Auburn's Bruce Pearl on No. 1 Duke: 'We threatened them but they were never scared'
Mike Krzyzewski's Blue Devils beat No. 8 Auburn to advance to the Maui Invitational title game
LAHAINA, Hawaii -- With the way Mike Krzyzewski's top-ranked Duke Blue Devils had been rolling -- just overwhelming everybody placed in front of them, even the school ranked second in the preseason Associated Press poll -- folks were starting to wonder which team would finally test this amazing collection of talent for the first time.
We got our answer on Tuesday.
The answer was Auburn.
To be clear, Duke actually jumped to a big lead early, per usual, and was up by as many as 17 points in the first half. So I understand if some of you gave up on the game. But Auburn never stopped coming, never ceased fighting, and when Jared Harper sank a 3-pointer with 8:19 remaining, the Blue Devils found themselves ahead only 61-56 -- meaning Coach K and the rest of us here at the Lahaina Civic Center would finally have a chance to see how Duke's freshmen would respond to real game-pressure.
"I feel like we handled it really well," said Tre Jones -- and the freshman point guard could not have been more correct in his assessment. Because literally just 12 seconds after Harper cut Duke's lead to five, Cam Reddish, Jones' freshman teammate, buried a 3-pointer of his own to push Duke's lead back to 64-56.
"And I thought [that was] the biggest shot of the game," Krzyzewski said. "They hit their 3 to [cut it to] five, then he came down, and it wasn't called or anything, he just ... boom. He got us back to eight. That's a big-time play. I thought it was the play of the game."
Considering Auburn never got it back to a five-point game again, and considering Duke ultimately won 78-72 to advance to Wednesday's title game of the Maui Jim Maui Invitational, Reddish's shot probably was the play of the game.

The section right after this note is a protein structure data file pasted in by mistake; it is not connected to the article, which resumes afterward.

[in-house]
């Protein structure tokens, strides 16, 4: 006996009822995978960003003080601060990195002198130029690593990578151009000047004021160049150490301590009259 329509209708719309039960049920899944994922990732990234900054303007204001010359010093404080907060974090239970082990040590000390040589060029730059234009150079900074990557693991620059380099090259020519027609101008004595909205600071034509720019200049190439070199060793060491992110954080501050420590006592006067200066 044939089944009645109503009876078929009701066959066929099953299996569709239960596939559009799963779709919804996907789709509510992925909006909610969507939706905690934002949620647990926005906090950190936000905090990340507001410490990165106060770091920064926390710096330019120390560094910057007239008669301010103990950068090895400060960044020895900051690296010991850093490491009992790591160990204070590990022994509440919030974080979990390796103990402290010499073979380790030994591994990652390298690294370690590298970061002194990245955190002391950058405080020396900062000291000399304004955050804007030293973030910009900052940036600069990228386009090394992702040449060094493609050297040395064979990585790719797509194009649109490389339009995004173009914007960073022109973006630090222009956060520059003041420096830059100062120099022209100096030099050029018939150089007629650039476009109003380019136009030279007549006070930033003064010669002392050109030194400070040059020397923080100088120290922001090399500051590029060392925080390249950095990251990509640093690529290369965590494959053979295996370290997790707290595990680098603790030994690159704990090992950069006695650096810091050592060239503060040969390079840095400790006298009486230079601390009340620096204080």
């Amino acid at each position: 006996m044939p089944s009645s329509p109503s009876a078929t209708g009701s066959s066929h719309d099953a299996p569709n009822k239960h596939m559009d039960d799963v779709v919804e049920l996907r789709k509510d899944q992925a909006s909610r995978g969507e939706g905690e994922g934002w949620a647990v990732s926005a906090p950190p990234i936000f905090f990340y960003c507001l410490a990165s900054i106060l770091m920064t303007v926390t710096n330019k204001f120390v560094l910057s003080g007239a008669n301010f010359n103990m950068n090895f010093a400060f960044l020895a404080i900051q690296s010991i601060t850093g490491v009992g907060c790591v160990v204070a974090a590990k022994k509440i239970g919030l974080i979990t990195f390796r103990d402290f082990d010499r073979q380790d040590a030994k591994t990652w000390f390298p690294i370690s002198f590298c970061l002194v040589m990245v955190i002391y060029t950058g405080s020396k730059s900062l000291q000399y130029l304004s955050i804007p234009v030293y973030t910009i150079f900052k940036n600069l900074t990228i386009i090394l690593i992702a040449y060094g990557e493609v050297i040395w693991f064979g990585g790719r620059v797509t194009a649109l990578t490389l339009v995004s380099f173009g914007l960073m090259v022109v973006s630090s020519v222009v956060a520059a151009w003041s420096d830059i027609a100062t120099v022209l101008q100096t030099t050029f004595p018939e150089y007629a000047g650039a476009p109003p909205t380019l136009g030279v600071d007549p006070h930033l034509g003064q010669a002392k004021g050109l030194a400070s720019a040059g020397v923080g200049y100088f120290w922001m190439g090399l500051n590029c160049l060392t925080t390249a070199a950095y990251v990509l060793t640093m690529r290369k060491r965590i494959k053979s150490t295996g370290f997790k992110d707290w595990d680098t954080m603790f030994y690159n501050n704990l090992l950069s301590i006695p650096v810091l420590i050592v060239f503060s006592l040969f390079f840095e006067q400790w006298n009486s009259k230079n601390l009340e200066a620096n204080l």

It certainly impressed Bruce Pearl.
When Reddish's shot went down, the Auburn coach took a small break from being visibly frustrated by three officials who called 24 fouls on his team and only 13 on Duke. Pearl watched the ball go through the net, smiled and just shrugged his shoulders like you sometimes do when nothing's going your way.
"We threatened them," Pearl said, "but they were never scared."
And that's the biggest takeaway from Tuesday. Duke played an opponent that returned six of the top eight scorers from a team that shared the SEC regular-season title last season, an opponent that's currently ranked No. 8 in the Associated Press poll, an opponent that got 10 3-pointers from its starting backcourt, and never for a second did it feel like the Blue Devils were going to lose even though freshman star Zion Williamson was so frustrated that Krzyzewski had to remind him to "smile and have fun."
"He wasn't himself today," Krzyzewski said.
And yet Duke won anyway.
So now the Blue Devils are 5-0 with an average margin of victory of 25.2 points -- and some are whispering about a possible undefeated season. On that topic, I won't say it's impossible because it's technically not impossible. But it is highly improbable -- if only because Duke still has 13 regular-season games to play against teams currently rated in the top 25 at KenPom -- starting Wednesday with Gonzaga, which is ranked third in the AP poll -- and five of those 12 games will be true road games. The Blue Devils have to go to Virginia. The Blue Devils have to go to North Carolina.
Odds are, they'll get caught somewhere.
Probably multiple somewheres.
"We're gonna get beat," Krzyzewski said casually, but matter-of-factly. "You can get beat [while playing] well [in the ACC]."
I could not agree more.
But what does seem true -- and even more true after this six-point win than it's seemed after any of Duke's previous blowouts -- is that the Blue Devils will go down easily for nobody. Duke's freshmen were tested for the first time Tuesday. They responded brilliantly.
They were threatened.
But they were never scared.
"It's a special group," Pearl said. "They're really good. And they know they're good."
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